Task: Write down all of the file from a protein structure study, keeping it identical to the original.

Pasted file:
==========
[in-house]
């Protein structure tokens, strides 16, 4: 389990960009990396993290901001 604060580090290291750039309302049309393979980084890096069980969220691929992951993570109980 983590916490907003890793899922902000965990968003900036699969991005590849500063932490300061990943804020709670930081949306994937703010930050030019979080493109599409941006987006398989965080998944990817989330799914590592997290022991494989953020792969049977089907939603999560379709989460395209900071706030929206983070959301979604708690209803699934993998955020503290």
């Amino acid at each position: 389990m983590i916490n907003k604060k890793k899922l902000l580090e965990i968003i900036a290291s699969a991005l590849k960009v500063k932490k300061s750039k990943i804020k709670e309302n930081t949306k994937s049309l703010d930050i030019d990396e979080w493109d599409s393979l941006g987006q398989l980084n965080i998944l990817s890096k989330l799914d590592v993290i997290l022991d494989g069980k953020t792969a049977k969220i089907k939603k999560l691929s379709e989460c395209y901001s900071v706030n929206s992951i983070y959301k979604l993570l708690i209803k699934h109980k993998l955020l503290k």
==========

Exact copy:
[in-house]
């Protein structure tokens, strides 16, 4: 389990960009990396993290901001 604060580090290291750039309302049309393979980084890096069980969220691929992951993570109980 983590916490907003890793899922902000965990968003900036699969991005590849500063932490300061990943804020709670930081949306994937703010930050030019979080493109599409941006987006398989965080998944990817989330799914590592997290022991494989953020792969049977089907939603999560379709989460395209900071706030929206983070959301979604708690209803699934993998955020503290």
């Amino acid at each position: 389990m983590i916490n907003k604060k890793k899922l902000l580090e965990i968003i900036a290291s699969a991005l590849k960009v500063k932490k300061s750039k990943i804020k709670e309302n930081t949306k994937s049309l703010d930050i030019d990396e979080w493109d599409s393979l941006g987006q398989l980084n965080i998944l990817s890096k989330l799914d590592v993290i997290l022991d494989g069980k953020t792969a049977k969220i089907k939603k999560l691929s379709e989460c395209y901001s900071v706030n929206s992951i983070y959301k979604l993570l708690i209803k699934h109980k993998l955020l503290k």